Whilst only representing less than 10% of the overall UPS market, it demonstrates a growing acceptance of the modular component UPS. This is driven in part by the growing development of small to medium-sized data centres and their need to rapidly expand to meet the demand for cloud-type services.
Modular offers the maximum in availability, scalability, reliability, and serviceability. In addition, it also offers high efficiency, low cost of ownership, and a high power density. Space is always a premium in the modern datacentre.
Key highlights include:
- Floor space flexibility: Modular component UPS systems can be expanded vertically provided there is room within the existing cabinet. Alternatively, a modular component UPS system can expand horizontally with the addition of a further UPS cabinet.
- Operating efficiency: This is achieved by right-sizing the UPS to the load size. This is because maximum efficiency is typically achieved when operating at 80-100% of the design capacity.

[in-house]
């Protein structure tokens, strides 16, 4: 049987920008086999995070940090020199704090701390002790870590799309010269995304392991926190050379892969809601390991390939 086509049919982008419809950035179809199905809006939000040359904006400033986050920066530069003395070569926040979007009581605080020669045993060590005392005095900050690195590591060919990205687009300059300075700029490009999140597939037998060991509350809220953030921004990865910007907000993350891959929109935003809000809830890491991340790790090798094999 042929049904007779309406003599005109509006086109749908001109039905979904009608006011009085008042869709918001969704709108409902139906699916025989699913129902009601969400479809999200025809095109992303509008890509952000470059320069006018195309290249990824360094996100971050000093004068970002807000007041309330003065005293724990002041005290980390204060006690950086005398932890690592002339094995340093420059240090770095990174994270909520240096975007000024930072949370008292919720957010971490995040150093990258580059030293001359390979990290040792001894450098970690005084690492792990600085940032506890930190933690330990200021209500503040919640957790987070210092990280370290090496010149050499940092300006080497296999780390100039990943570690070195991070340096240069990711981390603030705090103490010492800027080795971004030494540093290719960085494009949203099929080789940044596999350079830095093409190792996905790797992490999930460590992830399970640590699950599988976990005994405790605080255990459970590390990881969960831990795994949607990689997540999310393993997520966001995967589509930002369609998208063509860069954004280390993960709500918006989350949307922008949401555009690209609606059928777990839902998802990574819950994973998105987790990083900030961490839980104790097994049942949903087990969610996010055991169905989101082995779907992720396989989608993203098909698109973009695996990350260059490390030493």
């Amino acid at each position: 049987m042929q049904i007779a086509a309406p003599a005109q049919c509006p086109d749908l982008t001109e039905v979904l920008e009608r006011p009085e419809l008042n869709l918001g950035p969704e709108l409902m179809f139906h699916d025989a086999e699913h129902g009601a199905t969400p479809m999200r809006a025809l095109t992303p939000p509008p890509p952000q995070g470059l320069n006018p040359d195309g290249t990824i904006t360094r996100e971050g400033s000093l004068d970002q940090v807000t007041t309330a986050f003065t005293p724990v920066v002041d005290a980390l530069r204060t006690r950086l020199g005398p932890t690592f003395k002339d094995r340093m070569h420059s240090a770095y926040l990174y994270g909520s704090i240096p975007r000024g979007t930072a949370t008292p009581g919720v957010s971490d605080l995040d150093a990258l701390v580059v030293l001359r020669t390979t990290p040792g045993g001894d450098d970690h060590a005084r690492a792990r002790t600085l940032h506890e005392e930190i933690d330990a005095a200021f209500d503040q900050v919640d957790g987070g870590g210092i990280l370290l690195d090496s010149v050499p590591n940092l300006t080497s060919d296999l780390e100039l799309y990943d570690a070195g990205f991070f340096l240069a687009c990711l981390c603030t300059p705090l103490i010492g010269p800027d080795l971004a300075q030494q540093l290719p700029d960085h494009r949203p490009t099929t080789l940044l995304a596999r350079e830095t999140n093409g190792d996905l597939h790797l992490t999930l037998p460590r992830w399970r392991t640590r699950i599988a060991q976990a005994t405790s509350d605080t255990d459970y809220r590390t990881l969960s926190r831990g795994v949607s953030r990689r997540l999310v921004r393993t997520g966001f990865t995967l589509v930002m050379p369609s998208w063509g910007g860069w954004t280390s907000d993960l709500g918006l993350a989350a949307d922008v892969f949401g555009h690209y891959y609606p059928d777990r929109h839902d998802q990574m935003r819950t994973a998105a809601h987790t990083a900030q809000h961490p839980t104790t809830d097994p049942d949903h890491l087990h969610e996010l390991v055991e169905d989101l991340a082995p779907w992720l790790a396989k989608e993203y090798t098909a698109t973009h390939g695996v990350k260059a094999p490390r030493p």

- Ease of use: Modular component UPS systems are slightly easier to service and repair in situ because a failed UPS module can be ‘hot-swapped’. The failure or suspect module is then returned to a service centre for investigation. To return a standalone UPS system to active service may require a board swap.
- Single points of failure: Standalone systems operate as a single UPS with no shared components other than a communications cable. Failure of the cable or accidental disconnection is accommodated in firmware algorithms within each UPS to ensure that the entire system continues to function and support the load.
Modular Versus Standalone
In terms of resilience, both modular and standalone UPS approaches can be configured to provide similar levels of availability.